The increase in bonding efficiency that results can be partly attributed to a cleaning effect, by which debris is removed from the surface, to a demineralization effect, by which microporosities for micromechanical interlocking and hybridization are produced, and, above all, to the chemical interaction between polyalkenoic acid and residual hydroxyapatite. In this way, a network of hydroxyapatite-coated collagen fibrils interspersed by the micropores produced by the acid is exposed to a depth no deeper than 1 µm.
All experimental and laboratory investigations have demonstrated that this conditioner cannot be completely rinsed off; a layer up to 0.5 µm thick, referred to as a “gel phase”, remains attached to the tooth surface.
The self-adhesion of glass ionomers to tooth structures has a twofold mechanism. The first consists of micromechanical interlocking achieved by a shallow hybridization of the microporous, hydroxyapatite-coated collagen fibril network. In this respect, glass ionomers can be considered as adhering to tooth structures through a “mild” self-etch approach, with the difference being that glass ionomers are self-etching through the use of a polycarboxyl-based polymer with a relatively high molecular weight, whereas resin-based self-etch adhesives make use of monomers with a much lower molecular weight.36
Fig 7-4 a Homogenous hybrid layer in intimate contact with enamel prisms.
Fig 7-4 b Hybrid layer with dehiscent areas at interface with tooth substrate. (Images courtesy of Prof Dr Ion Patrascu.)
The second component of the self-adhesion mechanism concerns chemical bonds, which are ionic and formed between carboxyl groups of the polyalkenoic acid and calcium of the hydroxyapatite that remains around the exposed surface collagen. This aspect has been documented at both the enamel and dentin layers. Experiments have demonstrated that carboxyl functional groups interact with the hydroxyapatite surface. The interaction is strong enough to be recorded after ultrasonically rinsing off the polyalkenoic acid solution from the tooth substrate.2,36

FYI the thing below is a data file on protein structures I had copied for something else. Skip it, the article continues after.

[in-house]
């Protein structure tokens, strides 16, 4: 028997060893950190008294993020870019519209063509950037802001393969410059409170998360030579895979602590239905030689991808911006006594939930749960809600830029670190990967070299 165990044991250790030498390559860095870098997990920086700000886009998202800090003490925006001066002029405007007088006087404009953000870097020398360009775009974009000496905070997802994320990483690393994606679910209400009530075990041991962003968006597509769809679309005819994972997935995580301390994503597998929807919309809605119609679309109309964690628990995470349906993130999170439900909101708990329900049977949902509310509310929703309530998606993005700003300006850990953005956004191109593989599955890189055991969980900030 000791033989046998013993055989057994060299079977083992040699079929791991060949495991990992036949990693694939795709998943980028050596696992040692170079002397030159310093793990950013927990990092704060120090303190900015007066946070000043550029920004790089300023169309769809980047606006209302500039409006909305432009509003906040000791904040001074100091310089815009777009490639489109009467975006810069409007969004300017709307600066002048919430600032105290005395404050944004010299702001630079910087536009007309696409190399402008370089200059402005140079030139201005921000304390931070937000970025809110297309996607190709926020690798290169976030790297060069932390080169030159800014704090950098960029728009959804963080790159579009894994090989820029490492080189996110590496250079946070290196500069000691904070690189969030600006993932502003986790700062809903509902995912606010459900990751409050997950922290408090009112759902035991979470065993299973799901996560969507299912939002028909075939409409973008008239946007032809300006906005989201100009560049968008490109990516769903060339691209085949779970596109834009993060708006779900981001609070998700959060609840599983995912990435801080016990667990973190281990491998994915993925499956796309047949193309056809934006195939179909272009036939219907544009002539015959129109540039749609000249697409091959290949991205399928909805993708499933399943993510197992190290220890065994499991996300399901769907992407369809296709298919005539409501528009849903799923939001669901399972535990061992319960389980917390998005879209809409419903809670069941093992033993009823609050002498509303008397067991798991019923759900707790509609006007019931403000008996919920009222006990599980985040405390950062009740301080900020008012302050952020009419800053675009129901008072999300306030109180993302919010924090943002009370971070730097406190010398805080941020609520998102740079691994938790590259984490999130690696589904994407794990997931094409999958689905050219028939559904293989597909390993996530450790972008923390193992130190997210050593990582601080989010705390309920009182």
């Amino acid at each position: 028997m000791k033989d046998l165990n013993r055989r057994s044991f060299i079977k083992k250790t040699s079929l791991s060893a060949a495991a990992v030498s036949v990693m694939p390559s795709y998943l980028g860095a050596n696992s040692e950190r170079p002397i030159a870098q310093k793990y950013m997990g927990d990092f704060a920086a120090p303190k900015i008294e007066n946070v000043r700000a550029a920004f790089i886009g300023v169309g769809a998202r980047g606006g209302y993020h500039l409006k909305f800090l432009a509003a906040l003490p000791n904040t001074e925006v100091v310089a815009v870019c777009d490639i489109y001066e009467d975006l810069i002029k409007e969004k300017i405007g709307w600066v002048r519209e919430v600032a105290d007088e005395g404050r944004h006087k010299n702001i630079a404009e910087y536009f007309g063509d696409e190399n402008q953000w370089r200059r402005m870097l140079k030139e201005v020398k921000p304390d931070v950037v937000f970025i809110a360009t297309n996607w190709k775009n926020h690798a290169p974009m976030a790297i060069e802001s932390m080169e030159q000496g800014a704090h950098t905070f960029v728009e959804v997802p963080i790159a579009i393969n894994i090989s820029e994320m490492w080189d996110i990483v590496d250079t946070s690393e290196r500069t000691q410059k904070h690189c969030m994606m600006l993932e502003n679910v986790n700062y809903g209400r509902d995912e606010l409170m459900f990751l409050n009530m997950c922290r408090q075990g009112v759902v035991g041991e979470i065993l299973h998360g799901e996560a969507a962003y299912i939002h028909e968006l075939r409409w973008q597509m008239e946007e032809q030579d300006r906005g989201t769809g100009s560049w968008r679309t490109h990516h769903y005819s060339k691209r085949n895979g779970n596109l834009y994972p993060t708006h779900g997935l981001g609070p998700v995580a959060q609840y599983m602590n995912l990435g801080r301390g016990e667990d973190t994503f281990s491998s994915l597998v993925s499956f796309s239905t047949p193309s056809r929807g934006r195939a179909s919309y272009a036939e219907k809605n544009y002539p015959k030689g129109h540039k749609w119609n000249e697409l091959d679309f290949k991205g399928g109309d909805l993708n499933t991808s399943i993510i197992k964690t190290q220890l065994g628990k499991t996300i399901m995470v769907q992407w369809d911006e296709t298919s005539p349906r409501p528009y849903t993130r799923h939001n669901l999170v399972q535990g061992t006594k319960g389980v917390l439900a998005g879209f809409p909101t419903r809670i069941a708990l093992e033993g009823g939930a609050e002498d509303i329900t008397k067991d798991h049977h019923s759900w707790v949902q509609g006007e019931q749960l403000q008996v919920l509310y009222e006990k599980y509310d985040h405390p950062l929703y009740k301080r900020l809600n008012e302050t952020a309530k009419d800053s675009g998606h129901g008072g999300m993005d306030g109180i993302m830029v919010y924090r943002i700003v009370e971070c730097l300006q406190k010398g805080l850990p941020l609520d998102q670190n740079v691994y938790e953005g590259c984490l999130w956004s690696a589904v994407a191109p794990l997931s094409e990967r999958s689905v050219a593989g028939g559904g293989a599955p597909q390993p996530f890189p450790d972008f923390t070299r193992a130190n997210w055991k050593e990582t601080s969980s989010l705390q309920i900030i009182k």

The binding energy results from the oxygen and carbon atom interaction in the carboxyl group. An “adhesion-decalcification” model was proposed to explain why certain acids (such as the 10:1 acrylic/maleic acid) adhere to tooth tissue more than they decalcify it. This aspect depends upon the solubility of the formed calcium salt in its own acidic solution. The more soluble the calcium salts of the acids, the less it will adhere to the mineral substrate. As the calcium salts of the polyalkenoic acids are difficult to dissolve, they have an adequate chemical bonding potential to hydroxyapatite-based structures.
Typical for glass-ionomer adhesion is the presence of a gel phase at the interface that represents the formation of a calcium polycarboxylate salt resulting from either the polyalkenoic acid conditioner or the glass-ionomer material itself. This phase has been proved to be stable and strong, an intermediary between the shallow 0.5 to 1 µm hybrid layer and the glass-ionomer matrix. Experimental research has confirmed that this structure is more resistant to tensile forces than the glass-ionomer matrix (Figs 7-4a and 7-4b).
7.2.2 Remarks on adhesion to enamel
Buonocore demonstrated that acid etching of the enamel increased bond strength between etched enamel and composite resin.2,3,7,37 Initially, Buonocore used 85% phosphoric acid for tooth surface preparation; later, others experimented with hydrochloric, nitric, lactic, citric, pyruvic, and acrylic acid or EDTA.38–41 Several in vitro studies showed that a 35% to 37% concentration of phosphoric acid is best for acid etching of the enamel. Other studies did not document any correlation between phosphoric acid concentration and resistance to tensile force. The ideal length of time of etching is 20 to 40 seconds.2,37,41,42
The amount of dissolved mineral and the depth of micromechanical retention, as well as the type of acid etching pattern, depend upon two categories of factors:
Fig 7-5 a-d Acid etching of the enamel – prisms cut longitudinally (a) and transversally (b to d) displaying the three acid etch patterns. (Images courtesy of Prof Dr Ion Patrascu.)